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Near end, J. Lewis keeps getting the call

THE BALTIMORE SUN

Regardless of the situation, the Ravens seem determined to ride Jamal Lewis in the fourth quarter.

Down 18-0 at the start of the final quarter against the Tampa Bay Buccaneers yesterday, the Ravens continued to run Lewis and did not stray far from their normal offense. Lewis rushed for 28 yards on seven carries, and the Ravens shunned a hurry-up attack until one minute was left in the eventual 25-0 loss.

"I wasn't surprised. I was just trying to make something happen," Lewis said. "That's my job. I think I blocked well this week, caught the ball well and I ran well. And I think that is a positive [compared to] last week."

Lewis finished with 53 yards on 17 carries, but his longest rush was for 8 yards. He suffered a minor rib injury in the first quarter and played through the injury after missing a couple of plays.

"I'm going to get that checked out, but as long as my knee is all right, I'm good," Lewis said.

Lewis said he needed the carries in the fourth quarter, though many might question their short-term worth.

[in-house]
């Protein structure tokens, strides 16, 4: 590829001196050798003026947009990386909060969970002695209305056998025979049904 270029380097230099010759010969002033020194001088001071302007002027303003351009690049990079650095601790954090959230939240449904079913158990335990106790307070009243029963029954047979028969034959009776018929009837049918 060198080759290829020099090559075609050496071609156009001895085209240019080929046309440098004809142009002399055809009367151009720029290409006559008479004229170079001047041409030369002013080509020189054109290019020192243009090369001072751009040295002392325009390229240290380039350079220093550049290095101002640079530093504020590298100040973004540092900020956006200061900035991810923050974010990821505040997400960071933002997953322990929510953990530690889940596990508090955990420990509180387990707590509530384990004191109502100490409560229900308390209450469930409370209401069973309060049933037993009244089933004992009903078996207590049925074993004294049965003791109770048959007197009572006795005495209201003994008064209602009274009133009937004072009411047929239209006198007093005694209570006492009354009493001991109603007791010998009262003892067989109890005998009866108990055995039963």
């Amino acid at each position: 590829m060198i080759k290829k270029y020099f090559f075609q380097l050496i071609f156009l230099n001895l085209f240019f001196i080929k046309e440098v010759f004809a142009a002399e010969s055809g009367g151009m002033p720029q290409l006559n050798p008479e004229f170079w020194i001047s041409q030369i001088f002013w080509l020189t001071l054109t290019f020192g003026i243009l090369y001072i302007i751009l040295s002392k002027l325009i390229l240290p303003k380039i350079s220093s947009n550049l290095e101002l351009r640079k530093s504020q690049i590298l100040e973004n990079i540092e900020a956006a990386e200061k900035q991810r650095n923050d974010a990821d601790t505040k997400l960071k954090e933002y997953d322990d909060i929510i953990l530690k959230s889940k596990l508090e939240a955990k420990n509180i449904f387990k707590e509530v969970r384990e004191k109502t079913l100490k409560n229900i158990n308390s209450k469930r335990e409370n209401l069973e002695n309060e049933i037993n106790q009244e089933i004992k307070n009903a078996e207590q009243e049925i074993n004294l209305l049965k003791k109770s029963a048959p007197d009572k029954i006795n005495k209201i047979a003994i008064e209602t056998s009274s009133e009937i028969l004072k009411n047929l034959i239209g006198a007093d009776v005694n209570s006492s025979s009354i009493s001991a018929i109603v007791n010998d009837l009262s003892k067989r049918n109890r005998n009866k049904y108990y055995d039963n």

"Throwing it every down would serve no purpose," coach Brian Billick said. "There came a point in the game where we were trying to do something positive, learn something from it. And Jamal needs the reps to get back into football shape. I don't think he carried it too many times.

"You don't concede the game, but it does no good to go in there, throw three passes and come out. This team is about learning, and I have to keep them in that mentality, as painful as that might be."

Silent Sapp

As expected, Buccaneers defensive tackles Anthony McFarland and Warren Sapp proved to be a handful for the Ravens.

McFarland beat left guard Casey Rabach for a 7-yard sack of Chris Redman on second-and-10 from the Ravens' 27 midway through the third quarter.

"That's the best there is in the league. All of them complement each other well," Rabach said.

Right guard Bennie Anderson drew Sapp much of the game, and said afterward that the normally talkative Pro Bowl player was quiet. Anderson helped hold Sapp to two tackles and two pressures.